SAVANNAH, Ga. (AP) -- Police went to Chad Moretz's home to ask him about a friend who had gone missing and quickly found themselves in a tense standoff when a relative answered the door and whispered: "He's got a rifle. He's going to kill y'all."
It was at least the fourth time in 18 months deputies had gone to see Moretz. Neighbors and relatives had accused him of chasing his wife with a machete, threatening to kill a man with a handgun and stabbing a dog with a pocket knife. But none of that prepared investigators for what they found Jan. 11 after Moretz walked onto his front porch with an assault rifle and was killed by a SWAT team sniper.
Inside the home, amid filth and roaches and foul odors, police found the missing man's severed head and two hands hidden behind a kitchen cabinet inside a hole in the wall. The rest of the body, dismembered by a power saw and wrapped in bags, was discovered in a storage locker a half-hour away in neighboring South Carolina.
"I don't believe there was a motive," said David Ehsanipoor, an investigator for the Effingham County Sheriff's Office. "It wasn't a drug deal gone bad or a love triangle. Chad was just crazy."
Medical examiners confirmed the body belonged to Charlie Ray, 35. Ray had been a friend of Moretz, and his family had been searching for him since New Year's Eve.
Sexual offenses, indiscretions are leading causes for firings of US military commanders
WASHINGTON (AP) -- Brig. Gen. Jeffrey Sinclair, fired from his command in Afghanistan last May and now facing a court-martial on charges of sodomy, adultery and pornography and more, is just one in a long line of commanders whose careers were ended because of possible sexual misconduct.
Sex has proved to be the downfall of presidential candidates, members of Congress, governors and other notables. It's also among the chief reasons that senior military officers are fired.
At least 30 percent of military commanders fired over the past eight years lost their jobs because of sexually related offenses, including harassment, adultery, and improper relationships, according to statistics compiled by The Associated Press.
The figures bear out growing concerns by Defense Department and military leaders over declining ethical values among U.S. forces, and they highlight the pervasiveness of a problem that came into sharp relief because of the resignation of one of the Army's most esteemed generals, David Petraeus, and the investigation of a second general, John Allen, the top U.S. commander in Afghanistan.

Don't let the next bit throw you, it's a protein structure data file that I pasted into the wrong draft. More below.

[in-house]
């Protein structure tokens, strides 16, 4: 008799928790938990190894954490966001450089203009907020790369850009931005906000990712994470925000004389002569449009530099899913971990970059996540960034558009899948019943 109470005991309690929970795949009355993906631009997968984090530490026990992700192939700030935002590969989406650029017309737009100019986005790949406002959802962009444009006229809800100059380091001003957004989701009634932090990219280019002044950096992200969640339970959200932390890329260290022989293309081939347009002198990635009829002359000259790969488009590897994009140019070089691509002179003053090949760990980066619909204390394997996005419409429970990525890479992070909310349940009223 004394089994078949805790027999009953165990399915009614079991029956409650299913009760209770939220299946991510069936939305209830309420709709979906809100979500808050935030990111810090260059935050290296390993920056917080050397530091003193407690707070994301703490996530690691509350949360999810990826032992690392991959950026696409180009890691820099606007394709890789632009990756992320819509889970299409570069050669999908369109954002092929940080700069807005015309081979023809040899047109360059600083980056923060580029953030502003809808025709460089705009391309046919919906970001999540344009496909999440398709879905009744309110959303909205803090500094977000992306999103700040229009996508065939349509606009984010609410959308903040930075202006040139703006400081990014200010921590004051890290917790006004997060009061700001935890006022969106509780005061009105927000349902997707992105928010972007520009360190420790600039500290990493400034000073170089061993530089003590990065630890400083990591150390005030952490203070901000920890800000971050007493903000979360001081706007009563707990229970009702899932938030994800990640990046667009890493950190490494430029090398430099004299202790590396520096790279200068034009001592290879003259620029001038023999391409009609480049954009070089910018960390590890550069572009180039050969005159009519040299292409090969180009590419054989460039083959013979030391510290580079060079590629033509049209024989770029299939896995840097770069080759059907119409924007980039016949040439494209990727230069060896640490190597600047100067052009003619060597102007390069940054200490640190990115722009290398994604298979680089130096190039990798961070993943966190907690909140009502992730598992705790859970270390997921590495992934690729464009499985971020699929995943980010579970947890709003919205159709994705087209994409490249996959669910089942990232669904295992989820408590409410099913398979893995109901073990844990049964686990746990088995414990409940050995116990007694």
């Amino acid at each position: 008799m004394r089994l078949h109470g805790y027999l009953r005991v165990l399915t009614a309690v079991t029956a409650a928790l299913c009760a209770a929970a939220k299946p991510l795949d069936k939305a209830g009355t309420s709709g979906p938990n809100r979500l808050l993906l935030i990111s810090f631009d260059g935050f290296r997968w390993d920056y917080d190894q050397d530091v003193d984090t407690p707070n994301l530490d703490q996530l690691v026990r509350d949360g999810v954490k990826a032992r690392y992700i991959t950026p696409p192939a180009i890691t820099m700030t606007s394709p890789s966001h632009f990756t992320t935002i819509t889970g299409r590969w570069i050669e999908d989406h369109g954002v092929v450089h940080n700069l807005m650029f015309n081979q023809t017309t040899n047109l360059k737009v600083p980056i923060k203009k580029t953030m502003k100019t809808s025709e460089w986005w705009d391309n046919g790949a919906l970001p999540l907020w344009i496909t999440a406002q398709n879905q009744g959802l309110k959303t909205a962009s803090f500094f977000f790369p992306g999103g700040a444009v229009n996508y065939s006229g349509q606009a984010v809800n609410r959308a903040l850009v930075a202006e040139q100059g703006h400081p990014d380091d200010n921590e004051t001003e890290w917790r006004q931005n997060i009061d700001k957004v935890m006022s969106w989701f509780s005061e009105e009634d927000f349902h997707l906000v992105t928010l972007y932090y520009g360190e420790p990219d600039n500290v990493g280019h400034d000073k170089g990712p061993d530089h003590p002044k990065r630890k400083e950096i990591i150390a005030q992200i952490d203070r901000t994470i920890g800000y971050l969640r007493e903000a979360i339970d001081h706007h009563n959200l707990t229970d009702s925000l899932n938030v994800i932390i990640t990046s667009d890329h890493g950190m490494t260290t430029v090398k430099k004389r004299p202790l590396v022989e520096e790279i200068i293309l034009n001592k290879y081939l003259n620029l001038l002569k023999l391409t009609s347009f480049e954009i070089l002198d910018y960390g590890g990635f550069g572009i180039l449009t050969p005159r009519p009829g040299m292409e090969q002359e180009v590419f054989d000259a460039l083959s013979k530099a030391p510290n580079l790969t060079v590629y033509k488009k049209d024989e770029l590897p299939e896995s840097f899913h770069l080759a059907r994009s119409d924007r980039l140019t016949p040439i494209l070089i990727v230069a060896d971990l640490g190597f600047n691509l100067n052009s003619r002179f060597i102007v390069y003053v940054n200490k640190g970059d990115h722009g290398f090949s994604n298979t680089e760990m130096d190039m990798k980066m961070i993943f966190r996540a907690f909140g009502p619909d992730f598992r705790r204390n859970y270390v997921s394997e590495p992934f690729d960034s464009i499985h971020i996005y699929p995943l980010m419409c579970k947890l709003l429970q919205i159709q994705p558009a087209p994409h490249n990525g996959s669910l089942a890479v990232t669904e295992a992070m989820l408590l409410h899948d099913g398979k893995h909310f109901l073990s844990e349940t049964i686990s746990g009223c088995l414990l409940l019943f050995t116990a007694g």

The statistics from all four military services show that adulterous affairs are more than a four-star foible. From sexual assault and harassment to pornography, drugs and drinking, ethical lapses are an escalating problem for the military's leaders.
Get ready for the Har-bowl! Ravens beat Patriots 28-13 to set up Harbaugh-Harbaugh Super Bowl
FOXBOROUGH, Mass. (AP) -- Oh, brother!
John Harbaugh and his Baltimore Ravens set up a family reunion at the Super Bowl, shutting down the New England Patriots 28-13 Sunday in the AFC championship game.
The Ravens reached their first Super Bowl in 12 years, thanks to three touchdown passes from Joe Flacco and a defense led by Ray Lewis that made Tom Brady look downright ordinary.
Next up for Harbaugh and the Ravens is baby brother Jim and the San Francisco 49ers, who beat Atlanta 28-24 earlier in the day for the NFC title.
They'll meet in two weeks in New Orleans -- what a place for a party to celebrate the first brother-vs.-brother coaching matchup in Super Bowl history.
Bad flu season fuels debate over paid sick time laws, with eyes on a proposal in NYC
NEW YORK (AP) -- Sniffling, groggy and afraid she had caught the flu, Diana Zavala dragged herself in to work anyway for a day she felt she couldn't afford to miss.
A school speech therapist who works as an independent contractor, she doesn't have paid sick days. So the mother of two reported to work and hoped for the best -- and was aching, shivering and coughing by the end of the day. She stayed home the next day, then loaded up on medicine and returned to work.
"It's a balancing act" between physical health and financial well-being, she said.
An unusually early and vigorous flu season is drawing attention to a cause that has scored victories but also hit roadblocks in recent years: mandatory paid sick leave for a third of civilian workers -- more than 40 million people -- who don't have it.
Supporters and opponents are particularly watching New York City, where lawmakers are weighing a sick leave proposal amid a competitive mayoral race.
Obama declares about first lady's new haircut: 'I love her bangs'
WASHINGTON (AP) -- President Barack Obama has rendered his opinion on what he called the most significant event of inaugural weekend: his wife's new haircut.
Said Obama: "I love her bangs. She looks good. She always looks good."
First lady Michelle Obama unveiled the new do in a White House photo released last Thursday, her 49th birthday.
And it has been the talk of the town -- and the airwaves and social media -- ever since.
Obama made the comments Sunday night at a reception in Washington, where he thanked his many donors for their support.